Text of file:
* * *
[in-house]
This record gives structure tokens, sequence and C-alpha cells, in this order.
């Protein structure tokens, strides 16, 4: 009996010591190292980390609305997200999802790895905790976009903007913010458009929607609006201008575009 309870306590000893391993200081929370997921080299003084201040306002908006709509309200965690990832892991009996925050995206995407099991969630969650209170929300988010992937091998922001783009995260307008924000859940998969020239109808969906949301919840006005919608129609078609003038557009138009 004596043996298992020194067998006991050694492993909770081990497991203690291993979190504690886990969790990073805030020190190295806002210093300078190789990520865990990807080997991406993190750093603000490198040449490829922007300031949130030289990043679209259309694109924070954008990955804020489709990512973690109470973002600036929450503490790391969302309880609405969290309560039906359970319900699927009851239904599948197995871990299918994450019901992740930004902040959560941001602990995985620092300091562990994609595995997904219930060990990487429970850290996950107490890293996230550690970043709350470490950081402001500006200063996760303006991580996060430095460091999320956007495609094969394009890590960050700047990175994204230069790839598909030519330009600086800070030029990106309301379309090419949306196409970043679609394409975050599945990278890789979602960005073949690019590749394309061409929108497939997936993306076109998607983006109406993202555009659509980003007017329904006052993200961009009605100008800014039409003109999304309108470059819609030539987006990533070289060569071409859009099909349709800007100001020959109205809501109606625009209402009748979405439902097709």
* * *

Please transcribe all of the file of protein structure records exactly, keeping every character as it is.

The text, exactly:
[in-house]
This record gives structure tokens, sequence and C-alpha cells, in this order.
């Protein structure tokens, strides 16, 4: 009996010591190292980390609305997200999802790895905790976009903007913010458009929607609006201008575009 309870306590000893391993200081929370997921080299003084201040306002908006709509309200965690990832892991009996925050995206995407099991969630969650209170929300988010992937091998922001783009995260307008924000859940998969020239109808969906949301919840006005919608129609078609003038557009138009 004596043996298992020194067998006991050694492993909770081990497991203690291993979190504690886990969790990073805030020190190295806002210093300078190789990520865990990807080997991406993190750093603000490198040449490829922007300031949130030289990043679209259309694109924070954008990955804020489709990512973690109470973002600036929450503490790391969302309880609405969290309560039906359970319900699927009851239904599948197995871990299918994450019901992740930004902040959560941001602990995985620092300091562990994609595995997904219930060990990487429970850290996950107490890293996230550690970043709350470490950081402001500006200063996760303006991580996060430095460091999320956007495609094969394009890590960050700047990175994204230069790839598909030519330009600086800070030029990106309301379309090419949306196409970043679609394409975050599945990278890789979602960005073949690019590749394309061409929108497939997936993306076109998607983006109406993202555009659509980003007017329904006052993200961009009605100008800014039409003109999304309108470059819609030539987006990533070289060569071409859009099909349709800007100001020959109205809501109606625009209402009748979405439902097709």